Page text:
Warming up and cooling down are essential elements of a good workout. Each has a role inpreparing your body for optimal physical performance and aiding your recovery. So we share how to warm up and cool down properly.
Warming up is vital to reduce the risk of injury. Before subjecting your body to physical exertion, whether you’re lifting weights, running, bicycling, or playing tennis or golf, you must prepare it for activity.
By warming up, you direct blood to your muscles, kick start your cardiovascular system and raise your body temperature. Warming up also helps lessen muscle soreness, reduces your risk of injury, and puts you mentally into peak position for your workout. When warming up, it’s good to focus on large muscle groups first, such as hamstrings, quadriceps and your core (abs and back muscles).
Ideas for warming up:
- begin with a slow walk and work up to a power walk for five to 10 minutes; this is especially good before a run.
- thenperform dynamic exercises, such as jumping jacks, jogging on the spot, lunges and squats
- finally, do some light stretching, such as shoulder rotations, arm swings and toe touches; to avoid any muscle and ligament damage, ensure that you only stretch when your muscles are already warmed up.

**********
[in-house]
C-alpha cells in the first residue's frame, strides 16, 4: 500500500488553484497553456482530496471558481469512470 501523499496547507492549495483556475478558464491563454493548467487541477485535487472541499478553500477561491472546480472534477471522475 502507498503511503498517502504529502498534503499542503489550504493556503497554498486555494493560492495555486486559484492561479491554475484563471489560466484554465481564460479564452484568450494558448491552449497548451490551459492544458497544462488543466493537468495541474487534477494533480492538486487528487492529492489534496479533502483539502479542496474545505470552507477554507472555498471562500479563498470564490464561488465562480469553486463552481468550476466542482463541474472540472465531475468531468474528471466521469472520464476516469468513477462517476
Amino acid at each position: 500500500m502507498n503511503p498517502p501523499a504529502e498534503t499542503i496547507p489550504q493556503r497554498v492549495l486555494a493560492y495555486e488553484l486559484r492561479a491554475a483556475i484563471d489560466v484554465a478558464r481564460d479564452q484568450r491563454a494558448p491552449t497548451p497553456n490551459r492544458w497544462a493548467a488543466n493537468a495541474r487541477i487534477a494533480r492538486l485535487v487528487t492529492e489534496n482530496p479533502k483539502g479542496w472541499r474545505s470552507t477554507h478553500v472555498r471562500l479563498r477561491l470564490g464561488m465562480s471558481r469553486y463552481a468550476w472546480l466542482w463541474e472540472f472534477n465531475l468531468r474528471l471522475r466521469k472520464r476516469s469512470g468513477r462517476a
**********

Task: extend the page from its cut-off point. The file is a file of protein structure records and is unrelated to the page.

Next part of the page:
Your workout is over. You’ve done the hard work. Now you’re ready to put your feet up. But before you stop, it’s important to cool down properly. Instead of building up to the workout, you’re nowreducing the intensity of the exercise to bring your heart rate back to resting point. Cooling down properly also helps reduce the dizziness that can come after exercise and helps the body expel lactic acid – a chemical produced in muscle tissues during strenuous exercise, which can cause post-exercise soreness.
Static stretches are great for cooling down because they help loosen your muscles, realign muscle fibres and re-establish their normal range of motion. Remember that stretches should feel good and not give you any pain.
Ideas for cool down stretches:
- quadriceps – while standing, bend one leg until your foot touches your glute, hold in place for 30 seconds and then repeat with the other leg
- hamstrings – prop one leg on a bench or table at hip height, and then gently lean into the stretch, again for about 30 seconds, then repeat on other leg
- chest – standing sideways against a wall, place one arm on the wall, fingers facing sideways, and turn gently away from the wall until you feel a stretch through your arm and upper chest; repeat on opposite side
- triceps and shoulders – take one arm overhead, bent at the elbow, and extend your palm down the centre of your back, supporting elbow with opposite hand; repeat with other arm
- core – laying on your stomach, push up with your arms, keeping hips on the ground until you feel a stretch throughout your abdominals, ensuring you feel no pain or strain in your back; from this position, push back until your bottom is resting on your calves, and lower your head and keep your arms stretched outto feel the stretch in your back.
Also remember that an important part of the exercise recovery process includes drinking plenty of water and eating a nutritious, high-protein meal post-exercise.